Several of my friends here have offered to be guardians, too. Honestly, the kids would rather be split up among friends locally than go together to my BIL's with their family. There are worse options but not by much.

I can't see doing it unless there were clear helps put in place for eldest because running a household of kids is a LOT of work.

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We have this arrangement.  My oldest is now 25, her siblings are 14 and 12.  We've had this in effect since she was 18.    She would have the support of my mother, a decent life insurance settlement which could pay off the house and give her some breathing room to finish school, etc.   She's aware and fully on board.

We don't really have any other options.  My mother could help but couldn't take on full time care of the kids.  Every one else in our families is basically a "no way in hell" so it is what it is.

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We've done it. As everybody has gotten older, including our formerly stated guardians (now in their 70s and one not in great health), it seemed the best thing to do. So our second oldest we named as guardian to our two youngest. This was with the caveat that at the time, decisions could be made as to what seemed best for all, considering the current circumstances. She wouldn't be required for them to live with her if another sibling's situation seemed better suited, for example. Now, it is only the youngest who is underage.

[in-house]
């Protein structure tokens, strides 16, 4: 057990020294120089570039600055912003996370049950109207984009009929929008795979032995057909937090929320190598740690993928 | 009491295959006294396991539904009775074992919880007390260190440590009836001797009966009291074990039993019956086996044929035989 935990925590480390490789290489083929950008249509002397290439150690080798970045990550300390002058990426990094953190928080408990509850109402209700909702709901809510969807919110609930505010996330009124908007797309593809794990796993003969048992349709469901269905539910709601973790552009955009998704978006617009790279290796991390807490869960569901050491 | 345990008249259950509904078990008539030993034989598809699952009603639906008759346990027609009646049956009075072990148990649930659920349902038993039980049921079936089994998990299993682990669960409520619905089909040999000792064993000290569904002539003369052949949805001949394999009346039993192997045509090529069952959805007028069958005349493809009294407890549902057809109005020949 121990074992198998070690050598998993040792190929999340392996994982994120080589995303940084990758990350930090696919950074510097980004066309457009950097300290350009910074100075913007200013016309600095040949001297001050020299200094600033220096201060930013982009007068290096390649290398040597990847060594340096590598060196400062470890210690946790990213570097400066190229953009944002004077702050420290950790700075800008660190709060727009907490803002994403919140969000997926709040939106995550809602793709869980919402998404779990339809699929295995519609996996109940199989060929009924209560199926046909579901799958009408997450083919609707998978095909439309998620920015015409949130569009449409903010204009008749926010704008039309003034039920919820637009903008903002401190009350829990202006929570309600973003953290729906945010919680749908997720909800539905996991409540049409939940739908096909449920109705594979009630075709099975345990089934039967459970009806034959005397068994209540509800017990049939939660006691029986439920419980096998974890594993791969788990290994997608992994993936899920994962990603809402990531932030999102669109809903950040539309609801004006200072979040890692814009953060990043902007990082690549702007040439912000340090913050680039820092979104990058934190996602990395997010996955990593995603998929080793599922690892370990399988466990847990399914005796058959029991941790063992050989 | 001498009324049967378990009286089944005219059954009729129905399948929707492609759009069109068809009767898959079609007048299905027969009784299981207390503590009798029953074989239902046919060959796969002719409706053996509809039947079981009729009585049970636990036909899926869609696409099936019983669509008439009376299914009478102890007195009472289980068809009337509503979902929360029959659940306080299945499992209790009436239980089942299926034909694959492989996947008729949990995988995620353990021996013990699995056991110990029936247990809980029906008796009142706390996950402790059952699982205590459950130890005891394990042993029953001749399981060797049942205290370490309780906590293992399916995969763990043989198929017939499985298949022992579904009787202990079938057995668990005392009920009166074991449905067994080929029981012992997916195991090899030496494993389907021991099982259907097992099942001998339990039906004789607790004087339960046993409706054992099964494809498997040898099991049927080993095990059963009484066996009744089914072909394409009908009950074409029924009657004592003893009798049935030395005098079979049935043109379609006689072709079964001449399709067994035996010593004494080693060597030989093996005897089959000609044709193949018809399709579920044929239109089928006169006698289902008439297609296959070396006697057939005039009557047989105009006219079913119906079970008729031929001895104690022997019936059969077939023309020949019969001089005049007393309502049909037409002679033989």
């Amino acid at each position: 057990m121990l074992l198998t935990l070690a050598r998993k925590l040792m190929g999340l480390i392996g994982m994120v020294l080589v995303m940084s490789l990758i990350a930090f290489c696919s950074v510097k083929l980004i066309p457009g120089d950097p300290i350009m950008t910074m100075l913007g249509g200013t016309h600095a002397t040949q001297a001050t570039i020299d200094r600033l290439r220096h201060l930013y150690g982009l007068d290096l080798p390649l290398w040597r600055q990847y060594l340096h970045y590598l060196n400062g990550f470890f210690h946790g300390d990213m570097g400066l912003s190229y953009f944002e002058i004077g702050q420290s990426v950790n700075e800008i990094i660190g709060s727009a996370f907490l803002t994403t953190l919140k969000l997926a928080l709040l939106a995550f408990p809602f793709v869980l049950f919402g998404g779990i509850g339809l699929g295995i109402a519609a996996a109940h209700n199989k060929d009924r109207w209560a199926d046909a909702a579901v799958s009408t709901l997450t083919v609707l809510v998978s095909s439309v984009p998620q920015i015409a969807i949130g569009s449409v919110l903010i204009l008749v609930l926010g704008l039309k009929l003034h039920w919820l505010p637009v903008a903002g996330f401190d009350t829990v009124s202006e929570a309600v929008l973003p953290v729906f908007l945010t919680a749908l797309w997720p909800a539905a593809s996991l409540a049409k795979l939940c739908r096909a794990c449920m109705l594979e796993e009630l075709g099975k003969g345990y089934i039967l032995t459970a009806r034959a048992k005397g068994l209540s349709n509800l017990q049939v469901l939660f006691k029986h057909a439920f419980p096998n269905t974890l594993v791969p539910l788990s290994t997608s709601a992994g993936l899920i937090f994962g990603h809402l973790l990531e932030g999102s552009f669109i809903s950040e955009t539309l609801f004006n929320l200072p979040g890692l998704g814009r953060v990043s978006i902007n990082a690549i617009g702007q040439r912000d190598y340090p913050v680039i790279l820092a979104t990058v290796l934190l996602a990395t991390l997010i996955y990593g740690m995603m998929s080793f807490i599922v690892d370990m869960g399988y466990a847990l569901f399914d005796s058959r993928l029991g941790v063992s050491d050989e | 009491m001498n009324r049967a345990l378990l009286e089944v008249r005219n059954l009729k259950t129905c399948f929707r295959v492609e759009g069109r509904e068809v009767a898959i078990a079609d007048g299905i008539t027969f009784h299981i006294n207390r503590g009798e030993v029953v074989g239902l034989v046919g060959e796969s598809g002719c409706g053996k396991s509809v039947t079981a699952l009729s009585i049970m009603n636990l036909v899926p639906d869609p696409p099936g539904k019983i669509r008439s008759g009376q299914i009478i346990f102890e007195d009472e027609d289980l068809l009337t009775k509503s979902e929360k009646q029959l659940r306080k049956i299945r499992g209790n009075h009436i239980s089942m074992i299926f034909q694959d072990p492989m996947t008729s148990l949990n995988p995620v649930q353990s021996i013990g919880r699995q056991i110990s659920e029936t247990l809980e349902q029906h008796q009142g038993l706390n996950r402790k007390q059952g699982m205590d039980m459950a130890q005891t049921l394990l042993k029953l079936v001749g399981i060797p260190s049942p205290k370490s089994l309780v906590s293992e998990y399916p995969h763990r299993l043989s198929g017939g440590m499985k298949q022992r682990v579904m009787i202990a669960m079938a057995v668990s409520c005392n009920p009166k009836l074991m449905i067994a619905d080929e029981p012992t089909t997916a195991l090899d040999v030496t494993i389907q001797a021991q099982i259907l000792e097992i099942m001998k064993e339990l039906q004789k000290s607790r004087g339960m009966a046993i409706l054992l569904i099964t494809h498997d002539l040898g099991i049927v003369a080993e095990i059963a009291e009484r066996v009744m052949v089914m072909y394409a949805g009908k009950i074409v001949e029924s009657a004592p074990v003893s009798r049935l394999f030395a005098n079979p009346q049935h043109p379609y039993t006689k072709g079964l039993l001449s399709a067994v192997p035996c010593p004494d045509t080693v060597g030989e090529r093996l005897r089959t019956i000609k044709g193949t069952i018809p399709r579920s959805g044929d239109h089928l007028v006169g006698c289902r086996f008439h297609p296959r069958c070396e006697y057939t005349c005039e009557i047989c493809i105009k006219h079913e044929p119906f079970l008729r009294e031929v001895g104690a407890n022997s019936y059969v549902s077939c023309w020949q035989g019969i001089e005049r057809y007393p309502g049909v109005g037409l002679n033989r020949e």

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We are planning to do this soon.  Our current will is for my parents, with contingency being by brother and his (now ex-) wife. My parents are getting much too old and not in great health to deal with teenagers, and my brother's situation is no longer healthy.  My oldest is 21 and still in school, but it's really the only option we've got.  Dh's parents passed away long ago,  and he was an only child. Dd is on board with it though. It would be a lot to handle.  We do have plenty of life insurance, so at least that part wouldn't be a problem. But it would still be very tough. 

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One thing I've been thinking I should do is to increase my life insurance policy. Dh is not really insurable in the private market, he has the maximum insurance he can get through his group policy at work but it is less than we would like. I'm healthy and insurable though and could get a higher policy than I have. That would give any guardian more flexibility to meet whatever needs arise.